Sunday, October 31, 2010


Our family: a flying dragon is sitting on Ben's shoulders (a costume he was originally building for Silas but it ended up weighing more than Silas, so it became Ben's -- marionette wings and a head on strings that turns. I love Ben -- he surprises me).
We trick-or-treated with mini yoda, mini darth vader (dark neighbor), a princess, bumblebee, cowgirl, knight, bee keeper, pink horse, and yellow belt kung fu fighter. And a pony named Rusty. Who, it turns out, bites and is moody (see those feisty eyes?)
but at least carries children well.

Eden wanted to be Ariel the mermaid, but much more important than any dress was a red wig. I think she watched herself in the mirror for 20 straight minutes. Fortunately I took these pictures Oct 30th because inexplicably on Halloween, she abandoned the wig all together.

The pirate has taken Ariel captive. (You can imagine the kind of torment this game led to for days before Halloween, though here you can tell Eden loves it).

Monday, October 25, 2010

More than Catch my Breath

Sometimes I don't realize I'm running around like a chicken with its head cut off.
Maybe because my head is cut off.

But this weekend, in the middle of that running, my mom came to town.

My mom makes space. Slows it all down. Helps me find my head. Helps me unpack my suitcase that's been stubbornly sitting on the floor of my room for 3 1/2 weeks (it really had).

It's a little bit like a superpower, her giving space; when she's here tasks suddenly feel possible, and before I know it, I've unpacked, reorganized all the drawers in my room, cleaned out the entire storage closet, piled 5 huge bags for Goodwill by the door, organized my loft, folded all the laundry, carried armloads of coats and sweatshirts from the car, and she and Silas are laughing in the living room. Like I said, it's a superpower she brings, or spell.

There is much more to say about our time together, but my eyes are closing as I type. It's time for sleep -- sleep, I should mention, on new *comfortable* memory foam that we'd wanted for a long time but had never gotten until my mom came and, once again, idea bloomed to action in our hands.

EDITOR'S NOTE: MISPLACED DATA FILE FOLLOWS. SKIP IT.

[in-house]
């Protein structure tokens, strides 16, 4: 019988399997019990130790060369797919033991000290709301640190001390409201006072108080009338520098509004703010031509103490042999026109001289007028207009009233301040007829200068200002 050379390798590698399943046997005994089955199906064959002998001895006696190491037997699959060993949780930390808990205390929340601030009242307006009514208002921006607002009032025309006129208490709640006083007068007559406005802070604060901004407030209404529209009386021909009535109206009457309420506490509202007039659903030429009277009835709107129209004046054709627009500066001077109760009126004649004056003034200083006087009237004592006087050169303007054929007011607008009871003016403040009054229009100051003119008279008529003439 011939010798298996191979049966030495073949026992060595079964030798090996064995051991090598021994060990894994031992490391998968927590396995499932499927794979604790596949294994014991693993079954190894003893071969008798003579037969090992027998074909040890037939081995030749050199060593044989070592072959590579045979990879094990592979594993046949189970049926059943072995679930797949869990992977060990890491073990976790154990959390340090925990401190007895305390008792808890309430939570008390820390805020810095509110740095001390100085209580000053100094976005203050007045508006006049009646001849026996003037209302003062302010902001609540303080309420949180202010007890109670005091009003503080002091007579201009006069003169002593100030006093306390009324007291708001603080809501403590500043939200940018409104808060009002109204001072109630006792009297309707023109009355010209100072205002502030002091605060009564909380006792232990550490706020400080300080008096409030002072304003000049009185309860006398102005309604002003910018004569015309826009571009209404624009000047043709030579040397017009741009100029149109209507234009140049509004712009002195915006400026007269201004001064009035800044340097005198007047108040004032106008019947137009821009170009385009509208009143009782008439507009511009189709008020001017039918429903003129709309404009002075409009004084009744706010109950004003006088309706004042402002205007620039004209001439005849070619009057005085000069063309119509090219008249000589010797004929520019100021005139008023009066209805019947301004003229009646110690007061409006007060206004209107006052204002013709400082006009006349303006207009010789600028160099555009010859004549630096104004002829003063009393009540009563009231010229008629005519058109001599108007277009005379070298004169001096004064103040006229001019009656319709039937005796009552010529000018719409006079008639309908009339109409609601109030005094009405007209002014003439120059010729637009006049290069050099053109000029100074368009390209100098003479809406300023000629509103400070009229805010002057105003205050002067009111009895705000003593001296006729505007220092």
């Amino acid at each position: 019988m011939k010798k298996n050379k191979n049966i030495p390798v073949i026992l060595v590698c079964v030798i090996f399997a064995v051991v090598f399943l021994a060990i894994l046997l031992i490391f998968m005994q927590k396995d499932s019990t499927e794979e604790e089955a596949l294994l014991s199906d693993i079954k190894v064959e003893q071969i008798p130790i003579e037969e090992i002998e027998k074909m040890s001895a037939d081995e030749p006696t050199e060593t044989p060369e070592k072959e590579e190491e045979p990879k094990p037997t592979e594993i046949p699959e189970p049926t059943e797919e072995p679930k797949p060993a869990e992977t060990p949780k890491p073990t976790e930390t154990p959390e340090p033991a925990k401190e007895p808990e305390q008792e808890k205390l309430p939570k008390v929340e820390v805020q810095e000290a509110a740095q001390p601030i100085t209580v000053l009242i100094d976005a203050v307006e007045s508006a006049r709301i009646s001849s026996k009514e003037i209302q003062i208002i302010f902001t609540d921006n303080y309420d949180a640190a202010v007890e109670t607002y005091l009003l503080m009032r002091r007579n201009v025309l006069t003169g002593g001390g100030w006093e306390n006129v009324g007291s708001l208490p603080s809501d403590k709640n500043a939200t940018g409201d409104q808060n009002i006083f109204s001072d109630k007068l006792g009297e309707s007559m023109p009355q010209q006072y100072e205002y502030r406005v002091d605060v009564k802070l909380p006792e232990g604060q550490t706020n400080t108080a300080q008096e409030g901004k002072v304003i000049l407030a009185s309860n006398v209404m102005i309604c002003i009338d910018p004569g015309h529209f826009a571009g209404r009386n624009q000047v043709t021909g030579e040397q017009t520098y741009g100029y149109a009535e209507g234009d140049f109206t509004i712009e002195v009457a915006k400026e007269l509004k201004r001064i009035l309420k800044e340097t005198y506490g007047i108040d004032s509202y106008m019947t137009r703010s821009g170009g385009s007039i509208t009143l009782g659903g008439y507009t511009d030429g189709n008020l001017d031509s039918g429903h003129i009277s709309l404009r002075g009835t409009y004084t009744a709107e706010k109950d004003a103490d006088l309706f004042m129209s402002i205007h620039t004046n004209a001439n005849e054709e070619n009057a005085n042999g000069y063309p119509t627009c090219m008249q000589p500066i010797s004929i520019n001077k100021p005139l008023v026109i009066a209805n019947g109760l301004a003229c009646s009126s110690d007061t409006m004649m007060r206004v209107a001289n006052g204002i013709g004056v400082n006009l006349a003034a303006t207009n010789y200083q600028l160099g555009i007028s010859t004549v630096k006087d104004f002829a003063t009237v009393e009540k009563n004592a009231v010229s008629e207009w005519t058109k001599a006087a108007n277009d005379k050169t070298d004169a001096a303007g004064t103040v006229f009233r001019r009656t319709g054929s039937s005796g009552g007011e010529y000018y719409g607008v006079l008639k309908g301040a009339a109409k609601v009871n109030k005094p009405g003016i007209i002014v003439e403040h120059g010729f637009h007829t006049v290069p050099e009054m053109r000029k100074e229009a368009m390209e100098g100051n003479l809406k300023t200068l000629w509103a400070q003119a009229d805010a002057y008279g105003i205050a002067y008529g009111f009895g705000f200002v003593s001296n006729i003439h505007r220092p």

Sometimes we just need another person. Sometimes we just need a mom.
(thank you!!)

Tuesday, October 19, 2010

The Power of Posture

This morning was an awful morning. One of the worst. The kind of morning I wish I could erase for all of us. Eden screamed a new high-pitched hysteric scream and wrestled out of her clothes. Silas's need unraveled into whining and finally scream-sobbing. My patience snapped like a twig and fire roared out. The skies poured and rumbled with thunder. Needs were cross-firing and I pulled over mid-drive and got out to cool off.

Finally, 30 minutes late, in rain boots and raincoats, I got Silas to his classroom, I got Eden to the nursery, and I walked into yoga late and unrolled my wrinkled mat. Instantly I was sweating, focusing on balance, on the floor beneath my feet, on the movements between poses, my muscles shaking. About twenty minutes in, we paused in child's pose, body bowed, forehead to the mat, arms extended. The teacher said, "remember your prayer from the beginning of class, your intention; come to that now." I, of course, had missed the beginning of the class and hadn't assigning any sort of purpose to my practice, but as I lay pressed to the floor, and the word sorry rushed in and hot tears ran into my sweaty hairline.

In a few breaths, our faces were lifted to the ceiling again, arms extended, and my mind focused again on moving. But throughout the class, each time we lay against the ground and bowed our foreheads to the floor, my sadness unlocked again.

I've never before accessed emotion through posture, but I wonder what I wouldn't have felt if I had stayed standing on my own feet.

Wednesday, October 13, 2010


While Silas was just throwing up, in between gags he started crying out: Why? WHy ! WHY?!

Amazing that even a 4 year old asks the question we all ache with when we hurt.

Throw Up (lessons in not-doing)

I am not at Coco's eating pancakes with whipped butter. I am at my kitchen table. I am not on my way to Disneyland, as planned, with family. I am at my kitchen table. We are in throw-up land. The past 4 1/2 years, somehow, throw-up land has been a far off place. But now we know all about going there every 20 minutes til 4 a.m. and every 45 minutes after that. So while Silas lies on the couch watching Toy Story 2, I sit at my kitchen table with coffee, a piece of toast with almond butter, honey and banana, and a glass of water.